What was the inspiration behind the making of Miranda's Victim?
It was our writer and producer, George Kolber, who asked the question during the pandemic: What happened to the victim? He went on a search, he found her and met her. She had kept her story a secret for almost 60 years and she agreed to let us tell her story.
How did you get involved in the project as a director?
I was offered to direct this project. I was very excited when I read it and I immediately understood the subject matter. It was unique because the story had never been told before. I have always been passionate about crime and mystery and throughout the years, my family always teased me about it. So I'm happy to say it paid off
How did you start making films and what was the first film project you worked on?
I started making films 20 years ago. I worked on documentaries and short films. "Miranda's Victim" is my 6th feature film. My first film was "How to Go Out on a Date in Queens" and I shot it on film. It was exciting 20 years ago and "Miranda's Victim" was also shot on film. So at the moment my movies are bookended in that sense.
What was it like to work with some of the most important Hollywood stars as the cast of your latest feature?
It was an absolute privilege to have Donald Sutherland say yes to this project, he's a legend and to call action and watch Andy Garcia and Kyle MacLachlan work was absolutely thrilling. Abigail Breslin carries this movie and is the spine of the story. Everyone on set, including myself, was floored by her talent. The list goes on and on, it was unimaginable to have this cast come together. I was in awe watching Mireille Enos act. Emily VanCamp's nuanced and beautiful performance as Anne held the family together. Enrique Murciano was in my first movie and I was his first acting teacher - he is extraordinary as Detective Cooley. And seeing the first rate performances by Luke Wilson, Ryan Phillippe, Josh Bowman, Taryn Manning, Nolan Gould, Brent Sexton, Dan Lauria and Sebastian Quinn was beyond belief.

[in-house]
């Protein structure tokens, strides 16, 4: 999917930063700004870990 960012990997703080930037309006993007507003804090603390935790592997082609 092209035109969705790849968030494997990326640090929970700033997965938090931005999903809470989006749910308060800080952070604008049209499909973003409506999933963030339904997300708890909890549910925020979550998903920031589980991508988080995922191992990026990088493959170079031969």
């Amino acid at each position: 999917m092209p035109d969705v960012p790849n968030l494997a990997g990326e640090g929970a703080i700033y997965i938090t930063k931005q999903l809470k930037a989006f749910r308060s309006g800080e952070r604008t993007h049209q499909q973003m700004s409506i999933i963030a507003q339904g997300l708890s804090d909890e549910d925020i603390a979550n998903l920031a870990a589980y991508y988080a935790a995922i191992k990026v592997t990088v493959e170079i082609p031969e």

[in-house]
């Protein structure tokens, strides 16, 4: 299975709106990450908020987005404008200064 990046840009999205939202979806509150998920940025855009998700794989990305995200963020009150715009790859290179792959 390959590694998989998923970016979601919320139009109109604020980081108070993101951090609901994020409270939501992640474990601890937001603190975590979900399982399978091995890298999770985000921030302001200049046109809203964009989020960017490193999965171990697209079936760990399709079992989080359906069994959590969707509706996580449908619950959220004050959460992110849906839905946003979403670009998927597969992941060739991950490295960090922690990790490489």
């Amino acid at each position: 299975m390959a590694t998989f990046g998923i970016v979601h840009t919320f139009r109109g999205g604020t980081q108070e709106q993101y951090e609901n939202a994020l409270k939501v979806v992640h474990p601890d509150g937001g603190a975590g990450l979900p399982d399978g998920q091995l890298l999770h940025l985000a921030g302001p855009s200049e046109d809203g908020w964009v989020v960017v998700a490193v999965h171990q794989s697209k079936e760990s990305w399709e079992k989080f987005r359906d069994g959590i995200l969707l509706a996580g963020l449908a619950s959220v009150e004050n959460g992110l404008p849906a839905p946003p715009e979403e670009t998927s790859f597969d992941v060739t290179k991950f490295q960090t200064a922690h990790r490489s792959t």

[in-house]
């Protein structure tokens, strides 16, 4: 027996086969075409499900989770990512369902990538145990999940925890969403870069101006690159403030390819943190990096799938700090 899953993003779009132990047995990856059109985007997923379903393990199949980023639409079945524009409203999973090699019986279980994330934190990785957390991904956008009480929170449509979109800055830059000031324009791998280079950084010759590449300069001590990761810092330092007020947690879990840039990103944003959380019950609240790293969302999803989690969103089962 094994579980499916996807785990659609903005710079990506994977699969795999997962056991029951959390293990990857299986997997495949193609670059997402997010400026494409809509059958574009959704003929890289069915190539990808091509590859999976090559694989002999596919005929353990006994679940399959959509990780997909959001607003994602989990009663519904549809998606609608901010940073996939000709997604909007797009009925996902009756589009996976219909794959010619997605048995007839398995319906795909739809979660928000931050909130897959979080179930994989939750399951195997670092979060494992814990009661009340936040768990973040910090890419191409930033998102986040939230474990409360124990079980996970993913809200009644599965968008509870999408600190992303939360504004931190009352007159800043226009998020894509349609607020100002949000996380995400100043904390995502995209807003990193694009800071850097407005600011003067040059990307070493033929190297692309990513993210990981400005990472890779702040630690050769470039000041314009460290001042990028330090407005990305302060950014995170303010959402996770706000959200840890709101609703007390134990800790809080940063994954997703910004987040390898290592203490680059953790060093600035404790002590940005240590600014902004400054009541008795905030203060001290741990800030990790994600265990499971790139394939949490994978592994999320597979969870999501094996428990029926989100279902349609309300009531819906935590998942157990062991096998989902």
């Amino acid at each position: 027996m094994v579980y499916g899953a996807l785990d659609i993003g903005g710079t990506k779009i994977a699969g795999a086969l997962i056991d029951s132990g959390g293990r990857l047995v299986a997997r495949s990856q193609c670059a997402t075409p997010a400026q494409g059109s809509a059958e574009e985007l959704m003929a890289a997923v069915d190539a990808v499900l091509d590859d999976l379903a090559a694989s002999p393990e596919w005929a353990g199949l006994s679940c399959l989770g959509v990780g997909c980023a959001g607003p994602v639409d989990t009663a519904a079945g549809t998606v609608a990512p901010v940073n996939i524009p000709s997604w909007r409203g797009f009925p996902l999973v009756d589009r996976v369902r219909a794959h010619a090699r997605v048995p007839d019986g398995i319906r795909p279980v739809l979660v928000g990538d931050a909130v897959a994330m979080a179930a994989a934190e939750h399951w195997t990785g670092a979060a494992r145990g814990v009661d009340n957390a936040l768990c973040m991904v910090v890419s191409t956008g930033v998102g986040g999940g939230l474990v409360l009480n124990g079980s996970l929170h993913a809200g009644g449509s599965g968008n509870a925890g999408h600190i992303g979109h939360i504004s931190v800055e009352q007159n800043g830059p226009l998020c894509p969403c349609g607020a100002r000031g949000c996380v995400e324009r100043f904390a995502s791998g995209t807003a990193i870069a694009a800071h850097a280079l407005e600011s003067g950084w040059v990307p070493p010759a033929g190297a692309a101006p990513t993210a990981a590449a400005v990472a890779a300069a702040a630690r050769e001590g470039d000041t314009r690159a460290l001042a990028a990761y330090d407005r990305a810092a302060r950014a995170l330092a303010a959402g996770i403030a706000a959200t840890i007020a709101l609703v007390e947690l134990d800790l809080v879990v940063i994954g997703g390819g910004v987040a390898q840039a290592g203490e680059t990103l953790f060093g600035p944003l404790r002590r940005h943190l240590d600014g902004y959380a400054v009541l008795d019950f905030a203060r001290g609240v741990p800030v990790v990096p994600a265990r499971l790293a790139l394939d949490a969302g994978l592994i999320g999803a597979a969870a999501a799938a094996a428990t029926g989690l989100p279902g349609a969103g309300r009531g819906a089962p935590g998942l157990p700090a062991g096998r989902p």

You premiered the film at the Santa Barbara Film Festival. What was it like to premiere the film in California at the festival?
It was an extraordinary experience. We were in the historical Arlington Theater. A lot of our cast came out to support it. We watched the movie with over 2,000 people in the audience. It was incredible to watch it in a theater with that many people, responding to it, and the outpour of emotions and people sharing their experiences afterwards.
Please tell us how the film came to life and let us know about the process from screenwriting to pre-production and completion of the feature film. How long did it take and what were some of the challenges of working on this feature?